Anthony McCarthy, a spokesman for Dixon, said in a statement that Rolley was asking department heads to report on their performance - something he said the mayor should be doing. The e-mail does not directly mention the campaign or the election.
"I certainly hope that Mr. Mitchell is not going to waste the time of voters chasing windmills in the form of staff memos," McCarthy said. "The mayor and her chief of staff want to ensure [that] our agency heads and the staff in the mayor's office are focused on results and are meeting the goals established for them."
Candidates for City Council president - including the incumbent, Stephanie C. Rawlings-Blake, and community activist Michael Sarbanes - spoke at a prayer breakfast at Light Street Presbyterian Church in Federal Hill for the United Workers Association, which is pushing for better wages and conditions for workers at Camden Yards and M&T; Bank Stadium.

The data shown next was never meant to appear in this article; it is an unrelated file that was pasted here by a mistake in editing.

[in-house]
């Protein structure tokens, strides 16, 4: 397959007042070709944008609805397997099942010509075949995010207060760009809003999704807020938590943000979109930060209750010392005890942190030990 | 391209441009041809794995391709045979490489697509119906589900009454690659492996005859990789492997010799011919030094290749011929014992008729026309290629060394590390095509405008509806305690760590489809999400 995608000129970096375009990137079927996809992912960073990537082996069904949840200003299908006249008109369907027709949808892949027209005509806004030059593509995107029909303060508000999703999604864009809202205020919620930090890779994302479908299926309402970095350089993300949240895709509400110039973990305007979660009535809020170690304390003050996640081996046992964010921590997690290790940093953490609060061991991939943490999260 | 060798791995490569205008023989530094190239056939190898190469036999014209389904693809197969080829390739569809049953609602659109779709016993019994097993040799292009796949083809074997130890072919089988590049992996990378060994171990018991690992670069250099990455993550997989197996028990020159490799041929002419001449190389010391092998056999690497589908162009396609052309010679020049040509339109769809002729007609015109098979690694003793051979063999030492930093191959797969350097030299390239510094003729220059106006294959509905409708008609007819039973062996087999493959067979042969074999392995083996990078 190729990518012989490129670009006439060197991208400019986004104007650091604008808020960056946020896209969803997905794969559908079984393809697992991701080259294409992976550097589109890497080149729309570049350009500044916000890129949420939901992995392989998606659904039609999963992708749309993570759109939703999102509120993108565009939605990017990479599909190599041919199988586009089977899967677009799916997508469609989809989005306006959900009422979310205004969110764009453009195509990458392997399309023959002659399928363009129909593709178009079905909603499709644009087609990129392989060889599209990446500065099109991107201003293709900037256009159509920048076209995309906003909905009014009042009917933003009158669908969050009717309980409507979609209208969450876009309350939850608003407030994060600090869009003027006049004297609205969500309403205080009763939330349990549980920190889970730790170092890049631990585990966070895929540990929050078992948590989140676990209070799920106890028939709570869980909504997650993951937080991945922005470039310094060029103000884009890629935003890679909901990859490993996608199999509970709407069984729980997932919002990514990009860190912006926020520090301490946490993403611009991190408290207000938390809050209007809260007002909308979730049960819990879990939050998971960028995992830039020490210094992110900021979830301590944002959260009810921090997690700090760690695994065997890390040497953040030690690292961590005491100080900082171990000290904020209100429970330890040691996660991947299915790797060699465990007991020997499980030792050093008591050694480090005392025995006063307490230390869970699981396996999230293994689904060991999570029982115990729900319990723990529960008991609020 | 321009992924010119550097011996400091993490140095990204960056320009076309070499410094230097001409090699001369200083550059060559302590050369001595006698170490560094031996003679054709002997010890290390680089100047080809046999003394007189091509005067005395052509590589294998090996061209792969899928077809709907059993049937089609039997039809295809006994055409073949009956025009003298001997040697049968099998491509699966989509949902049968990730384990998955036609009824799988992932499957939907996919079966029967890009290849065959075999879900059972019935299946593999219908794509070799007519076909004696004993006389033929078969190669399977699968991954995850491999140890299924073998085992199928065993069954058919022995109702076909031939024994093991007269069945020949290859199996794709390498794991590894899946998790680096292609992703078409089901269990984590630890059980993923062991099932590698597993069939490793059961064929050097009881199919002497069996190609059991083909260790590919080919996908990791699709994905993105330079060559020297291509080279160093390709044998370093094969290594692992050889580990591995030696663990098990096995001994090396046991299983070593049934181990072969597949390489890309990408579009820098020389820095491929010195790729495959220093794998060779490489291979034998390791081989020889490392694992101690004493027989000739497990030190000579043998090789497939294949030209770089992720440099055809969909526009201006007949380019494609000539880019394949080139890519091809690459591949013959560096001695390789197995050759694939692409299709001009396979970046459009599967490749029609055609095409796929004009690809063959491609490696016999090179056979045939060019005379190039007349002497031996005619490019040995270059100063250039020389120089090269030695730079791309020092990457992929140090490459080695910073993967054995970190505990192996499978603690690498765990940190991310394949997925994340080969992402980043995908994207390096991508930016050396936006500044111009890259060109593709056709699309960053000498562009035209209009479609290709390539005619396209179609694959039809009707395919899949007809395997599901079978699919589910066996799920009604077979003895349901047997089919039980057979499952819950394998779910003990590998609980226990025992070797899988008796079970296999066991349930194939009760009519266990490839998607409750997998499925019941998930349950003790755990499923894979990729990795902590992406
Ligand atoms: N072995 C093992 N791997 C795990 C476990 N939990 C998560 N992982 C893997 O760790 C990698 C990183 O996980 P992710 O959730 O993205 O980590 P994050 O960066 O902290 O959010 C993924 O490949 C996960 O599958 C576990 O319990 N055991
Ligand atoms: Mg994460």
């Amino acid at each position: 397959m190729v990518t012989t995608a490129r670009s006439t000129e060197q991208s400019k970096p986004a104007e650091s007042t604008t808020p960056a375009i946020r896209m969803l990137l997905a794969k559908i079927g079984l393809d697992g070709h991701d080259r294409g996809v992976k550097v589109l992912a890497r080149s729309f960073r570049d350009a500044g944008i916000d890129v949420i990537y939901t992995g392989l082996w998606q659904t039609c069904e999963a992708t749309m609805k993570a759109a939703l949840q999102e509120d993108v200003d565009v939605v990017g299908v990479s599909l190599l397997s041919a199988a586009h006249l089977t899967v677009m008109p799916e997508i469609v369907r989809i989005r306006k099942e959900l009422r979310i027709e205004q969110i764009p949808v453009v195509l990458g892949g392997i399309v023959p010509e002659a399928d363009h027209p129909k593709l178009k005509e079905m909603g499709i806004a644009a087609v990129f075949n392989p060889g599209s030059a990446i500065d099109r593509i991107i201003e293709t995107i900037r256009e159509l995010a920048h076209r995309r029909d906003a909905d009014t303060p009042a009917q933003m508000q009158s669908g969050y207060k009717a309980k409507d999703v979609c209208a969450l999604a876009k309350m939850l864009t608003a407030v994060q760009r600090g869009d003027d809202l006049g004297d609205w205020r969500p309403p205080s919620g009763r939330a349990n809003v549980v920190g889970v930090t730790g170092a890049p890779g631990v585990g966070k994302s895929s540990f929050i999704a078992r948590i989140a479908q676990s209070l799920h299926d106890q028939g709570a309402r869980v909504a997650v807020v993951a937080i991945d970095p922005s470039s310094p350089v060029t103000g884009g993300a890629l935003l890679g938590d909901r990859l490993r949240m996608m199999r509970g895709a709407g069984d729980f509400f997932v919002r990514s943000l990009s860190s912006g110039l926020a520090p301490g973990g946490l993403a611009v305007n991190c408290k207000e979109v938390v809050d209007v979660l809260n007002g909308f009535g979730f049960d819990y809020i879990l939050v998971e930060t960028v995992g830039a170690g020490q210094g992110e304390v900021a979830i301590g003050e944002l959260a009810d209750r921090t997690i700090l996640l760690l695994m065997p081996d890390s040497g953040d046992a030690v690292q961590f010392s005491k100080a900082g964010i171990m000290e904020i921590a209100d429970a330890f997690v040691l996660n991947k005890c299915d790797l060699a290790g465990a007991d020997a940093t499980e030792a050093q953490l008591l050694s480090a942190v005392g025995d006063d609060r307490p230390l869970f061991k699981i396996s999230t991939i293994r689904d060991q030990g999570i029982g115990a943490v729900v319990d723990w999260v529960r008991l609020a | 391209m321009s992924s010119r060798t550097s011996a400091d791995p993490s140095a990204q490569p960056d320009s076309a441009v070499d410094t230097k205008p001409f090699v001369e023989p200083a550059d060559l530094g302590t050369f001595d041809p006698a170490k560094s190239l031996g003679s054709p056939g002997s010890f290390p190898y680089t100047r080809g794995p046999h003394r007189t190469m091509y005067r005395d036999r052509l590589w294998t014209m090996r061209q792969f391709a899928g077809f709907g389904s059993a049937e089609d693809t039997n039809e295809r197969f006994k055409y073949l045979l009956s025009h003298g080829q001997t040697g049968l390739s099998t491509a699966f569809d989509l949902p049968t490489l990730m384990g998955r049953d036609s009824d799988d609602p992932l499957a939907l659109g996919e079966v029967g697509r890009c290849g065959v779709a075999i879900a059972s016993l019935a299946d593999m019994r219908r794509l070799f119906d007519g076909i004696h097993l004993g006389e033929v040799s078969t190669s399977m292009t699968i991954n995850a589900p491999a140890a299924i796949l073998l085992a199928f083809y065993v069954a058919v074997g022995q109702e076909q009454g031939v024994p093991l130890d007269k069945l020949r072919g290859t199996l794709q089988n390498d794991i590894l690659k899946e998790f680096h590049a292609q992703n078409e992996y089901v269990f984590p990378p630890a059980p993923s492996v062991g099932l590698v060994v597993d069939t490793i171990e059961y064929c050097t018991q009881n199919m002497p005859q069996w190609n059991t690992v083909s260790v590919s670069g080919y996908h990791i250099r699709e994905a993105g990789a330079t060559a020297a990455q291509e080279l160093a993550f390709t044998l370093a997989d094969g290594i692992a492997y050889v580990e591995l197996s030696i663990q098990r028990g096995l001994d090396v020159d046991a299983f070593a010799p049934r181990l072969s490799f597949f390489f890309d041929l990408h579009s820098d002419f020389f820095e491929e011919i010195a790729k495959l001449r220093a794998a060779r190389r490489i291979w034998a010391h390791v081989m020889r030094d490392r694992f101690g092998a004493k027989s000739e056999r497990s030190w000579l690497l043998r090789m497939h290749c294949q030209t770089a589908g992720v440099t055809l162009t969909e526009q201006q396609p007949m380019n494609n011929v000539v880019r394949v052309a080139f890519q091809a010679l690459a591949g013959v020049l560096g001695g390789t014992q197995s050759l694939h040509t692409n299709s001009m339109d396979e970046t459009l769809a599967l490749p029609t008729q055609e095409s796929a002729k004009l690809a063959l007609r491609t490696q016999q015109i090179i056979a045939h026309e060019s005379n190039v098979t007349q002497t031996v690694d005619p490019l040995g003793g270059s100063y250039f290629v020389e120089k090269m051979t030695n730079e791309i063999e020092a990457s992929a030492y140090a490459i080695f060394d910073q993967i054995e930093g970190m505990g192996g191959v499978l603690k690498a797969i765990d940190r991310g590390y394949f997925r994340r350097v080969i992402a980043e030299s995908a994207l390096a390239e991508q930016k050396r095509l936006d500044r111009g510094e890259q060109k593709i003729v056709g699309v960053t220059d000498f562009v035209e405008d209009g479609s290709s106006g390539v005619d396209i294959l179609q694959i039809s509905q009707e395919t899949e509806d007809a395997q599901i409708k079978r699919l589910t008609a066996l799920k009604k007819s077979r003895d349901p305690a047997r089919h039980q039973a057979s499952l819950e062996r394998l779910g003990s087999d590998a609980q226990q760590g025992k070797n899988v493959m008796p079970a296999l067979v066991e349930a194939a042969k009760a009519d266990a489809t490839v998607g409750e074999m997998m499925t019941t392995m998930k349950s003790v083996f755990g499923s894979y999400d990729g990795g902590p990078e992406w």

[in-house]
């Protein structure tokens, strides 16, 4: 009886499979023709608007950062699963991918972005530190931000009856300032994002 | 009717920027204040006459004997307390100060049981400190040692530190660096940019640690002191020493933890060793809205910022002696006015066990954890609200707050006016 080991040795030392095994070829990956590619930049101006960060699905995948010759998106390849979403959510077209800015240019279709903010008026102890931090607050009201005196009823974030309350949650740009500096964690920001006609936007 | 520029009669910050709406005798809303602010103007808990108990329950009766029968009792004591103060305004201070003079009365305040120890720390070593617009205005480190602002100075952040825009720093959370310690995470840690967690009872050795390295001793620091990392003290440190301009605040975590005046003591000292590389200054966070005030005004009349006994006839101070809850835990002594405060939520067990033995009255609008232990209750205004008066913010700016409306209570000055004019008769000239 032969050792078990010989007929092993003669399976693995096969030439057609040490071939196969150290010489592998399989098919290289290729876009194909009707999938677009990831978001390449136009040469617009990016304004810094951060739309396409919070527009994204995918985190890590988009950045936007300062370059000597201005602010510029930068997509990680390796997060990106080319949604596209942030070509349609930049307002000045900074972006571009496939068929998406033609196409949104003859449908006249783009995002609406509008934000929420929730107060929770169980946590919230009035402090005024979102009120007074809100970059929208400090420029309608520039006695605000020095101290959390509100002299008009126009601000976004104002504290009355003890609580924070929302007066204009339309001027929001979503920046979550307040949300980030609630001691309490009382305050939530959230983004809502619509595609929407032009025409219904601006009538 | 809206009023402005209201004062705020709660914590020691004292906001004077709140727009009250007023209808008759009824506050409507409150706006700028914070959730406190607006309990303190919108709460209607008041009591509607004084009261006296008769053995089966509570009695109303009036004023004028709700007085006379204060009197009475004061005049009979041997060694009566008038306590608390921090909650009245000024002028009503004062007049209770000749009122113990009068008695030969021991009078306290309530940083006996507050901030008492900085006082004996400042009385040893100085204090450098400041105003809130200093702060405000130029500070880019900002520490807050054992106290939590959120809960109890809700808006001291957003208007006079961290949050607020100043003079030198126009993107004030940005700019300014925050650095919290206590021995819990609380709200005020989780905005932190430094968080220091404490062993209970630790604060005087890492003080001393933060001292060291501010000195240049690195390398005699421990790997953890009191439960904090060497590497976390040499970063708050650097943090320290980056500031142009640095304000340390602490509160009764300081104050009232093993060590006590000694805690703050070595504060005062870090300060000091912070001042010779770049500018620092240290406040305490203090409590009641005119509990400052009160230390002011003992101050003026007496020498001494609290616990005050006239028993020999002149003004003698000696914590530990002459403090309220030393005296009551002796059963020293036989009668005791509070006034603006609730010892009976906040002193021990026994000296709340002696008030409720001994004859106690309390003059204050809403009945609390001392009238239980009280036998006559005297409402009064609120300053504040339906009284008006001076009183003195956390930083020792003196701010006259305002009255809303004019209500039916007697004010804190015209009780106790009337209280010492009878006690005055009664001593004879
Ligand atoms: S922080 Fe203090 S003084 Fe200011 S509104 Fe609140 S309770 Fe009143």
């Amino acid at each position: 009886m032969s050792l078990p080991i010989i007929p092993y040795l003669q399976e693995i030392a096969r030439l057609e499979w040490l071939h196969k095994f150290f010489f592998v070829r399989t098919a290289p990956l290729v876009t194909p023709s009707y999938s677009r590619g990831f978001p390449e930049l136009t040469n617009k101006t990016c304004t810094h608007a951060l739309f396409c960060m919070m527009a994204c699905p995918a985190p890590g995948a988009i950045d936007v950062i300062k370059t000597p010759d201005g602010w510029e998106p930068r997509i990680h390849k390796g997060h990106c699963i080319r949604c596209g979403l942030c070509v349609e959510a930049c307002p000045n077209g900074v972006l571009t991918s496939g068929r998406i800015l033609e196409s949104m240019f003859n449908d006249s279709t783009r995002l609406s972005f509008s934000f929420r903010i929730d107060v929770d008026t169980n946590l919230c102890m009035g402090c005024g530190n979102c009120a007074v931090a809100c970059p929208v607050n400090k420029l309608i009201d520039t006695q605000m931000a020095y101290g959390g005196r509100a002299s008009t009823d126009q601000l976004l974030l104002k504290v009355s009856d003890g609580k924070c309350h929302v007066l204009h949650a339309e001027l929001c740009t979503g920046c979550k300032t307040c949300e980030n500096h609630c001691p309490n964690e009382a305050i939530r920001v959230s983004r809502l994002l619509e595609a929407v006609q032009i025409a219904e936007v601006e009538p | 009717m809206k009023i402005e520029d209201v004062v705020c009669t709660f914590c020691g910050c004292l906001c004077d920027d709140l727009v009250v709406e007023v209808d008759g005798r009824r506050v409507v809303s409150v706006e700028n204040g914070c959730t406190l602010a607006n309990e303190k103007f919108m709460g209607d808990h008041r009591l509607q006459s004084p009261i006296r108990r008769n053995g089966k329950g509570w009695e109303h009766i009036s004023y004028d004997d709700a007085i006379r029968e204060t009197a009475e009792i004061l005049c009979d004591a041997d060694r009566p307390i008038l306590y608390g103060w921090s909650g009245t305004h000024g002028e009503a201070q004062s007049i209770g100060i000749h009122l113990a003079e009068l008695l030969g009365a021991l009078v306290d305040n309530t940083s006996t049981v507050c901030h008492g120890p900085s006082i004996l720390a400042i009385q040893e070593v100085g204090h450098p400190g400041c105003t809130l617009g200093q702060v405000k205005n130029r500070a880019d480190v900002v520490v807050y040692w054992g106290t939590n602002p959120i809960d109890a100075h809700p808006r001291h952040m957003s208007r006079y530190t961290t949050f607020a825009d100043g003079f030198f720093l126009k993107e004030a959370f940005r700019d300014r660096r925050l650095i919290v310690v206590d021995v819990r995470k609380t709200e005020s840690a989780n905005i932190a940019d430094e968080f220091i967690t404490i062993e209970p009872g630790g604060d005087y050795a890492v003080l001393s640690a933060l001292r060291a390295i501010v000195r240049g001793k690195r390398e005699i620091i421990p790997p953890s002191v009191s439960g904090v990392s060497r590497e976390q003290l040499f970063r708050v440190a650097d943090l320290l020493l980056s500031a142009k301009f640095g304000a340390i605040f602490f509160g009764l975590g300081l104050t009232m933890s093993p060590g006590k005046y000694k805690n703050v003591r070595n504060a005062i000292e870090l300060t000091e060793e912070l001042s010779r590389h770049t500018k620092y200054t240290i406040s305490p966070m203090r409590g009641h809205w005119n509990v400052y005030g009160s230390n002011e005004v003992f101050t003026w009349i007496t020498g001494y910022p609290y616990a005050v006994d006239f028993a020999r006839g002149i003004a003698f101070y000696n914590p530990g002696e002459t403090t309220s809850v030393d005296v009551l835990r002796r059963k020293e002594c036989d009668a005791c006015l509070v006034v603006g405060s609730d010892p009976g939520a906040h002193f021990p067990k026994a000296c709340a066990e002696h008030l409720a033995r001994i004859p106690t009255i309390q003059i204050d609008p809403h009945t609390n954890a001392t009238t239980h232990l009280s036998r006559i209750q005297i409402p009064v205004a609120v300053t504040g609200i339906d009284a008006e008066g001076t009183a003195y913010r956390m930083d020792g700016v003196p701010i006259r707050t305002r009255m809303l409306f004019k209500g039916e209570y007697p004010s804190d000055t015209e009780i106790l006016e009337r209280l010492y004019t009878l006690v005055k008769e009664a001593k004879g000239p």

"It is not enough to make the minimum wage. It is not our job to meet the lowest common denominator," Rawlings-Blake told the crowd at that event. "We need to raise it."
The two also appeared at an event organized by a group called Sisters Saving the City. Hundreds of residents, mostly women, stood on corners and prayed, sang and reclaimed, if only for a while, corners that have long been held by drug dealers.
While most city residents were still enjoying an opportunity to sleep in, Sarbanes started shaking hands in Cherry Hill before 8 a.m. He has been walking large swaths of the city in recent days - at a pace that is consistently twice as fast as his entourage - shaking hands as they come his way.
"In a couple of days you can walk the whole city, so we are really bound together. This is not a city where we can be divided one neighborhood against each other," Sarbanes said. "I think people are excited about what can happen in this city."
Sun reporter Jennifer McMenamin contributed to this article.